There are also audio recordings, in Czech German and English – samples of her novels. Can you tell me more about that?
“I definitely recommend to whoever is coming to bring a smartphone, because at three different stops you can listen to very interesting audio recordings in English.
“There are altogether eighteen Czech ones and then we have three English and three German ones narrated by professional speakers.
“One of the stops reveals what the reaction of Karolína Světlá’s teacher was when he found her first literary attempts. And it was very discouraging to her.
“He talked to her parents, telling them that if she was a boy, he would congratulate them. However, because she was a girl, they had to take measures and take away literature from her because she would never manage to find true happiness in life if she continued down that path.”
The trail was established last year, and it started with a grand happening in Prague, which also involved reading out a letter which Světlá addressed to Jan Neruda, and which he never received.
“Before the official opening in Světlá we had a happening in Prague. We started at the statue of Karolína Světlá at Karlovo Náměstí and had a festival march to the statue of Jan Neruda in Petřín.
“This was basically a physical connection between them that we made by the chain of people who walked the path, which symbolised the relationship that once existed between Světlá and Neruda, and which was abruptly finished when Petr Mužák discovered the letters Neruda wrote to Světlá.
“Světlá eventually had to burn those letters and completely finish that relationship. She did write a farewell letter to him, however that was never delivered.
“She never knew that it was not delivered and Neruda never knew that there was such a letter. So we felt the urge to tell him. And if you were there you would see that the statue actually lifted the corners of his mouth and he did actually smile a little bit.”
In less than a week you will hold the first Karolína Světlá festival. What will be on the programme?
“The first open-air festival that we are holding in less than a week will actually be the official opening of our outdoor public library that will be placed next to the church of St Nicholas in Světlá.
“The next very interesting piece on the programme will be a show by local folk group of women and men called Horačky, which you could translate as Mountaineers, and they will be dressed all in the local costumes, and there will be a lot of singing and lot of dancing.
“And it will be a particular programme that will lead people through the traditions of the area. We will also include a reading by a famous Liberec actress Markéta Tallerová who will transfer herself into Karolína Světlá and read from her journals and letters. That will be held indoor next to the church.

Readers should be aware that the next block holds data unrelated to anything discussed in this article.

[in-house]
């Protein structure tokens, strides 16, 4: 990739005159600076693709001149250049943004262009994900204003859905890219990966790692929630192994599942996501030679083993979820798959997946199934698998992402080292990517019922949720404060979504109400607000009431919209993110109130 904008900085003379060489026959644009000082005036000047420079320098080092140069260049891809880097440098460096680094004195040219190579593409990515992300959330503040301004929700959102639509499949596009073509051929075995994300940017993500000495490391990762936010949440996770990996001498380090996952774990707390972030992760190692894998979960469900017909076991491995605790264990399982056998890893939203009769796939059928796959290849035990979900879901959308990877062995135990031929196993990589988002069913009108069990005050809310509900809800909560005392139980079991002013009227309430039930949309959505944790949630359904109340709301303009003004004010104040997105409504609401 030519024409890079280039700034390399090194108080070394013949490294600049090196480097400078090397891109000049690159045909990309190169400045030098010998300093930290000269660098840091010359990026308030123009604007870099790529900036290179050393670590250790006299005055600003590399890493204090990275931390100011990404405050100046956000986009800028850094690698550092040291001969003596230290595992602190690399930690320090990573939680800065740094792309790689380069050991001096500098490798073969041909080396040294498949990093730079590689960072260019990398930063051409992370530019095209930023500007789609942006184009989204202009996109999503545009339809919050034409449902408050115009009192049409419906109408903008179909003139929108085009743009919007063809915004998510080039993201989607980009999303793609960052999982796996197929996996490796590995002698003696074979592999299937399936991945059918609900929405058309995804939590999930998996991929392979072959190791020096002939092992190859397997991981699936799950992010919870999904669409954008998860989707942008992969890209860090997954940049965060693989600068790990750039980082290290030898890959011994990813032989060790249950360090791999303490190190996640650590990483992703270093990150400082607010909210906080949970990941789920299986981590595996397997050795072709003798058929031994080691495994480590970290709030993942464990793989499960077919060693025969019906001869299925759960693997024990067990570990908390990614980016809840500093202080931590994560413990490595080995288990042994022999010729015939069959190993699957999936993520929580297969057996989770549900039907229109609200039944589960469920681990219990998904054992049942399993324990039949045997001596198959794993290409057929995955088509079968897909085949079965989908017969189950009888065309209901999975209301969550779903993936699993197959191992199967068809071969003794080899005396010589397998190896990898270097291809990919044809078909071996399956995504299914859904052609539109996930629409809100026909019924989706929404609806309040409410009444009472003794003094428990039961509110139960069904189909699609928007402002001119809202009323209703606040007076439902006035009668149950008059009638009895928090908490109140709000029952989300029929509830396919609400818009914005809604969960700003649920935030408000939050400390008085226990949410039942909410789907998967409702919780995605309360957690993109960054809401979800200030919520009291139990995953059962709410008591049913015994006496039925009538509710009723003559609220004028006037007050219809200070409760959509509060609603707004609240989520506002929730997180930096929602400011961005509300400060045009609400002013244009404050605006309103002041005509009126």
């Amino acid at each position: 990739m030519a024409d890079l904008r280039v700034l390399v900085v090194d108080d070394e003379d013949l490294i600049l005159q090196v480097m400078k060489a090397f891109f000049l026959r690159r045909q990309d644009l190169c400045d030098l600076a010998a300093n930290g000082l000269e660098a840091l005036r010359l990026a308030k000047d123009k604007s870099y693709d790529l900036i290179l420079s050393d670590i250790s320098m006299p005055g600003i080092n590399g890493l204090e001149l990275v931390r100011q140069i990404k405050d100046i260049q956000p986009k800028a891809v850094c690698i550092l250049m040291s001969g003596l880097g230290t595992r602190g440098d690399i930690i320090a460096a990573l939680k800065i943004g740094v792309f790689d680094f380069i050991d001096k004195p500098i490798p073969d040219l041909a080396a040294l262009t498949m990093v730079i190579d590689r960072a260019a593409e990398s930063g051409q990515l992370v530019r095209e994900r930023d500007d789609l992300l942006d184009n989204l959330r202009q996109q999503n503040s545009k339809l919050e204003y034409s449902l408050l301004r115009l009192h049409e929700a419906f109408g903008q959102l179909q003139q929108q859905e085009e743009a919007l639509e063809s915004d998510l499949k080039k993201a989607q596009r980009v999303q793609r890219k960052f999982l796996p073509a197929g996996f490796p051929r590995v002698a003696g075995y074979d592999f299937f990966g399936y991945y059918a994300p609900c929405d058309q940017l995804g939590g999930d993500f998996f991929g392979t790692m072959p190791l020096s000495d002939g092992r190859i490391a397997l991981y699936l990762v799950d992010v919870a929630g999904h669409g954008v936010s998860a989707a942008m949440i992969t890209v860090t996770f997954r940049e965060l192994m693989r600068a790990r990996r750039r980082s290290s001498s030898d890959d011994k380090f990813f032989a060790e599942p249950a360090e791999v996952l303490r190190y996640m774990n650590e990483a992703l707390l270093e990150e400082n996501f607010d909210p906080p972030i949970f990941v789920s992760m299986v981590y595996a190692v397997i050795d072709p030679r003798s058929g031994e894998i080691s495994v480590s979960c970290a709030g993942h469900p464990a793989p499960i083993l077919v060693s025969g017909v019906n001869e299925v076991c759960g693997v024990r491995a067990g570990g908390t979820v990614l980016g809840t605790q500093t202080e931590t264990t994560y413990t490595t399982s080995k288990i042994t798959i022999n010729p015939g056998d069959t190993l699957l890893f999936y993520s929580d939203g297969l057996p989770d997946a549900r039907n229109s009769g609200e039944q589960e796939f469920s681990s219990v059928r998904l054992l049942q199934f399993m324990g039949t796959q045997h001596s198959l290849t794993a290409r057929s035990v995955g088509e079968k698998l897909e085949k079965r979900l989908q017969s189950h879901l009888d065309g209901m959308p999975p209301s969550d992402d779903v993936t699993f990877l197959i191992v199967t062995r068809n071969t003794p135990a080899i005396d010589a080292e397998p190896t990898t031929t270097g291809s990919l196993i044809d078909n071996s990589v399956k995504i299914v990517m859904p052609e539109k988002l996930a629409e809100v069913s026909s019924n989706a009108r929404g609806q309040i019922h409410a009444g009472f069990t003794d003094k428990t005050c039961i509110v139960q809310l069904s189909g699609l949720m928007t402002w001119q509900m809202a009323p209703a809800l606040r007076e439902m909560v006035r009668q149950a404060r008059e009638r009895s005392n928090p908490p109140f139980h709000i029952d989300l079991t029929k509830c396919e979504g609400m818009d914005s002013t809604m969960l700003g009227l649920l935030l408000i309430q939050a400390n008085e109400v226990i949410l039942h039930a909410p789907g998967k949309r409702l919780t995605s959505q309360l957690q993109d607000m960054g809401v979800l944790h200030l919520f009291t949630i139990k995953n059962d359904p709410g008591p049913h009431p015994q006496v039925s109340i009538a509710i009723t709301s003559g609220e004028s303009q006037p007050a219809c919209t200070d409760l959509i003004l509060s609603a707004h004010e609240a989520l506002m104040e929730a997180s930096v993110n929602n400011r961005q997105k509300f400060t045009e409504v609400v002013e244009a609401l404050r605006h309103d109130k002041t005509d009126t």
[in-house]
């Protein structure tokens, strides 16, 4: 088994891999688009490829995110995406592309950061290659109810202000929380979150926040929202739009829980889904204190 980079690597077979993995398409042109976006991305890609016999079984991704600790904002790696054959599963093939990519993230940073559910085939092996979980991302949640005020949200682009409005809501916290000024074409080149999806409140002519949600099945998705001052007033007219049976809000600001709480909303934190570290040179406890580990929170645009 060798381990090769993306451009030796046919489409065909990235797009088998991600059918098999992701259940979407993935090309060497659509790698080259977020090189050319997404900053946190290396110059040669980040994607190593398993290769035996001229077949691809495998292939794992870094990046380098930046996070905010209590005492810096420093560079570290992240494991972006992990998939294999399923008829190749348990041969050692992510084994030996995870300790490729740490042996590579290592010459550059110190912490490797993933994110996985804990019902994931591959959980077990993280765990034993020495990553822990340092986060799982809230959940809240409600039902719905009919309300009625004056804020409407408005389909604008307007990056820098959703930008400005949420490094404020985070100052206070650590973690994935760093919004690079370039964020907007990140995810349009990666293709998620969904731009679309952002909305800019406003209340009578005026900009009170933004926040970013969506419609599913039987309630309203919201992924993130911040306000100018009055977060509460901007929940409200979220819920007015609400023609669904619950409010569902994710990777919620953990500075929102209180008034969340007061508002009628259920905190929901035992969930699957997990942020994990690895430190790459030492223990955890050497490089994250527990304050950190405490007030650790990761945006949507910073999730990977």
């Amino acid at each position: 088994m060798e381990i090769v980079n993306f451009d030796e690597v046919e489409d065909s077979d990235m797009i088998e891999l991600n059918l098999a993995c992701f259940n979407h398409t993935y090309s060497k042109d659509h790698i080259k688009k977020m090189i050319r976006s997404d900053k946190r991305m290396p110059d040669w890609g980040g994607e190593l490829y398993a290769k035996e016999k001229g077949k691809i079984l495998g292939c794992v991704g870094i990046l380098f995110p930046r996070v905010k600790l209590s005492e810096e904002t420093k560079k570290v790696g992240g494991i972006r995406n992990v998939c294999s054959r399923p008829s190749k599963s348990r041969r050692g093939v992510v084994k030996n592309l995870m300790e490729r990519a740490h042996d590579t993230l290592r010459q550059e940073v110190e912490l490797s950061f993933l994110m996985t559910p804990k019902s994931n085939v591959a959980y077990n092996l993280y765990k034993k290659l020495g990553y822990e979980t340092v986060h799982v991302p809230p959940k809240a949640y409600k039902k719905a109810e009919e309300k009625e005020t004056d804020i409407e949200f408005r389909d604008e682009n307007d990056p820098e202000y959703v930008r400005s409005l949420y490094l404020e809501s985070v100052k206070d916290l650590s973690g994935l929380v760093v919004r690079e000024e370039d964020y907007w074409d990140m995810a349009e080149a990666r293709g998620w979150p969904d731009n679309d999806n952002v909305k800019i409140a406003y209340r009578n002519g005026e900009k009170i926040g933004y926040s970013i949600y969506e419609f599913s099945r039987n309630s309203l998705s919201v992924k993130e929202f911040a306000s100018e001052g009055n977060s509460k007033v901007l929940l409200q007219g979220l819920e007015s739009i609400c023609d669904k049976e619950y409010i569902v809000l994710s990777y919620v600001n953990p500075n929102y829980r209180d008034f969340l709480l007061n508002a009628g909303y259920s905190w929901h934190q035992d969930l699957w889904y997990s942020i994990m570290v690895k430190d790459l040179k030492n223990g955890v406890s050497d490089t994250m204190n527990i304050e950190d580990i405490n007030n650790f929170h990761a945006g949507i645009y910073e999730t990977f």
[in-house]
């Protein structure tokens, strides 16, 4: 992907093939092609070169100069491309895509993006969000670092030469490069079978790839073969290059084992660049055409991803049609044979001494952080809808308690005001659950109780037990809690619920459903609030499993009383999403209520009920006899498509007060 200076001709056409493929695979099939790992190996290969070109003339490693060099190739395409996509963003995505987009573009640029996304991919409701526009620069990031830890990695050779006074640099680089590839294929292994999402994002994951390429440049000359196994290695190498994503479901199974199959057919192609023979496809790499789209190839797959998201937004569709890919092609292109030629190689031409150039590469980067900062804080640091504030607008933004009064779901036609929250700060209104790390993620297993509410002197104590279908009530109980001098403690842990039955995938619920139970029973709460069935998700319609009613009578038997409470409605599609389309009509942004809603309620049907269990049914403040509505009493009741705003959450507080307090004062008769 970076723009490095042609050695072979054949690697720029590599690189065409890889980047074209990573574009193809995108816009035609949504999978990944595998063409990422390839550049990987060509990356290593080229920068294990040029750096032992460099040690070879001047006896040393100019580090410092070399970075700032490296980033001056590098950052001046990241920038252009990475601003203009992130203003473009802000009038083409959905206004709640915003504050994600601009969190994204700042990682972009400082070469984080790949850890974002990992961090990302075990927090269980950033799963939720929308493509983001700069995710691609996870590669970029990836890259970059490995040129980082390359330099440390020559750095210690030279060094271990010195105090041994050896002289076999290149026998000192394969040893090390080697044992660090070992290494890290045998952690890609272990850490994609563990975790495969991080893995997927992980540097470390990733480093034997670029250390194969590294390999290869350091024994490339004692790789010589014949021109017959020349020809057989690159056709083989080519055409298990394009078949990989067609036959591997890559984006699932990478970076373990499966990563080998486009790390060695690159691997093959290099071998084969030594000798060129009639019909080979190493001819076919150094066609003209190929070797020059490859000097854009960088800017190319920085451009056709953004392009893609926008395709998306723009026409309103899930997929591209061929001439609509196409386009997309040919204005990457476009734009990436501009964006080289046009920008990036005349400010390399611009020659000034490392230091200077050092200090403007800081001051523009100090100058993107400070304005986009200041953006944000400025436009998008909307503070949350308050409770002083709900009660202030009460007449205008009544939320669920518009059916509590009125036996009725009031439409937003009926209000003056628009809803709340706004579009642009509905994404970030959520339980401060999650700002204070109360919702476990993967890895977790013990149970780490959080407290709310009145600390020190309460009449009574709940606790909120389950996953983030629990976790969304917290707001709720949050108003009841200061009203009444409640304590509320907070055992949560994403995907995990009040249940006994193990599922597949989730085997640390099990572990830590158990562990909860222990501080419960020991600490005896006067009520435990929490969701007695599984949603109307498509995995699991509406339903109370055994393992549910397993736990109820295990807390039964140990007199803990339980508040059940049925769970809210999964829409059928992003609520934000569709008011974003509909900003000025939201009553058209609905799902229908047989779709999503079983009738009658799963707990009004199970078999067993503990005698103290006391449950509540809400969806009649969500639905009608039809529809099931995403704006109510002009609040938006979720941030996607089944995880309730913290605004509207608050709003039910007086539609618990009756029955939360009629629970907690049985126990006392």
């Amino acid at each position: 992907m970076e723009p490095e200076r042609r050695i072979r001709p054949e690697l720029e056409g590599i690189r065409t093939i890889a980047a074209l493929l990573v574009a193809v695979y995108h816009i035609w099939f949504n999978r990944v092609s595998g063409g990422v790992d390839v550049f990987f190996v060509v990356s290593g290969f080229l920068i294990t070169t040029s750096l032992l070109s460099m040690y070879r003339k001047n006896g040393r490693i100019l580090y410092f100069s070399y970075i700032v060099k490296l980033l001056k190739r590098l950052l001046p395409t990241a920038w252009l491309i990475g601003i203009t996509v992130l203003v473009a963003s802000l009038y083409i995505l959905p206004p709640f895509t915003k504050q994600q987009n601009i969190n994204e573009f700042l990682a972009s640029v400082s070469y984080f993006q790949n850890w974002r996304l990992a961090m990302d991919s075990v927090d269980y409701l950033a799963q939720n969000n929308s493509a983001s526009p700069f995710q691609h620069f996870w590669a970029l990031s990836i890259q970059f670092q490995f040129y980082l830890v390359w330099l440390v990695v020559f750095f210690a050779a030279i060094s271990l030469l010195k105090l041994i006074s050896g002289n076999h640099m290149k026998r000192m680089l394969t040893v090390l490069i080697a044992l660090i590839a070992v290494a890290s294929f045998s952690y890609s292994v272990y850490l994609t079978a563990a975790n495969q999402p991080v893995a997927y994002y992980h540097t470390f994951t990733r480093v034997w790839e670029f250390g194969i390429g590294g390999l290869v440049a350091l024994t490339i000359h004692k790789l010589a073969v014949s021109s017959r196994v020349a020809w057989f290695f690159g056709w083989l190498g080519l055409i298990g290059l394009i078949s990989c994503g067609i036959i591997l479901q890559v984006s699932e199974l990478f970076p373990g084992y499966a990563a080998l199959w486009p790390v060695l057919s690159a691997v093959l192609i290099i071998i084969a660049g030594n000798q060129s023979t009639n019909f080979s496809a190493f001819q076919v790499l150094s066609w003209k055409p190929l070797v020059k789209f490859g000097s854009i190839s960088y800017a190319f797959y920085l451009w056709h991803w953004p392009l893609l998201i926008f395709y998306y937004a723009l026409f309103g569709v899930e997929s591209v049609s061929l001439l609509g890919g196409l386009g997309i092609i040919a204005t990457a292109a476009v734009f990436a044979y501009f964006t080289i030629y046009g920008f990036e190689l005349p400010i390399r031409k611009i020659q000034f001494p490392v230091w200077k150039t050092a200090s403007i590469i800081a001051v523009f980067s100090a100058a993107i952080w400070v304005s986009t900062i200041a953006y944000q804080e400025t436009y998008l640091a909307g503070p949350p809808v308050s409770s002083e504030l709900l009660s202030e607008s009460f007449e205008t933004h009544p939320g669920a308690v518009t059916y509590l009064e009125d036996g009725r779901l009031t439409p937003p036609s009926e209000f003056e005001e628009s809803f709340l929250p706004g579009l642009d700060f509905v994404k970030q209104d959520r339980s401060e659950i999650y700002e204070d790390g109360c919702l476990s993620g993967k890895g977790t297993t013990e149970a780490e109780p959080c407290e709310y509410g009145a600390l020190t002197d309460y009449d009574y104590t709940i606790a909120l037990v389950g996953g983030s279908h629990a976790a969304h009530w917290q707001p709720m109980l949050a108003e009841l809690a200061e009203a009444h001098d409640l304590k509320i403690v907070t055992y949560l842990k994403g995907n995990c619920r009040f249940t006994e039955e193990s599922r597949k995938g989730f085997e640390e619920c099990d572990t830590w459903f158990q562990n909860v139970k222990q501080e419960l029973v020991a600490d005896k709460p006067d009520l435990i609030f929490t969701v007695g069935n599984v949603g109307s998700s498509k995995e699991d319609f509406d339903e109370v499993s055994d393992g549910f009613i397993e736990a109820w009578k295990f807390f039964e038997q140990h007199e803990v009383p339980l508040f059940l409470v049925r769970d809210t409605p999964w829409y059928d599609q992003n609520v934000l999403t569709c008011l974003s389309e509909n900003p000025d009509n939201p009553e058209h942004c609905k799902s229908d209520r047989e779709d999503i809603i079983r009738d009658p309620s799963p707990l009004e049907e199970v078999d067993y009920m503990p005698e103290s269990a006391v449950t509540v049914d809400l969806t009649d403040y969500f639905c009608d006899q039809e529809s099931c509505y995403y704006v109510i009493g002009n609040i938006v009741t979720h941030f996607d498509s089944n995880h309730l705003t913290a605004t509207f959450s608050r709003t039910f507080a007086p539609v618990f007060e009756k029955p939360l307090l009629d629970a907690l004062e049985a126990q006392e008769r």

“We will finish with a concert by a local singing group from Osečná, Canzonetta, and the whole time in the afternoon there will be food and drinks available as well as interesting programme.”
“We did a public call for books that people would donate to this open public library. We were hoping for couple dozen books and we were very nicely surprised by the echo we received from the people.
“So far we have close to a hundred books but we are not yet sure what to do with the rather valuable piece, because the concept of the free public library is very trusting and very open to people. So we might store the valuable pieces at the local school where people can borrow them.
“Otherwise the library will be loaded with books including Světlá’s work as well as literature about her. So it really will be a wide spectrum of books about Světlá.”
And that will be available throughout the year or only during the festival?
“This public library will be open 365 days a year and of course it is intended mainly for the visitors of the educational trail.
“However, the locals or whoever comes is welcome to take a peek in the books, take them along and read them on the benches that are out there around the educational trails, even take them home, read them and take them back.
“We are just kindly asking the people to be returning the books into the library.”
Finally, how would you say Karolína Světlá is perceived today and is she known to people outside the region?
“It really varies according to who you approach. She is really known to people in the Ještěd area. However, the further you get from here, the smaller the awareness of her writings.
“And it is also I would say the curse of the language. Because the literary works of Světlá are over 150 years old, the language might be getting a little bit distant for today’s students.
“That’s why we have included the audio recordings and that’s why we have approached for instance Jára Švejdík, the author of the famous movie Alois Nebel to help us create a comic of part of her famous Village Novel.
“And those are all the means we are trying to use to find the right way to connect with today’s student. Because her books are amazing, they are antique dramas of the Ještěd region, and it would be a pity if they stayed hidden behind the language barrier.”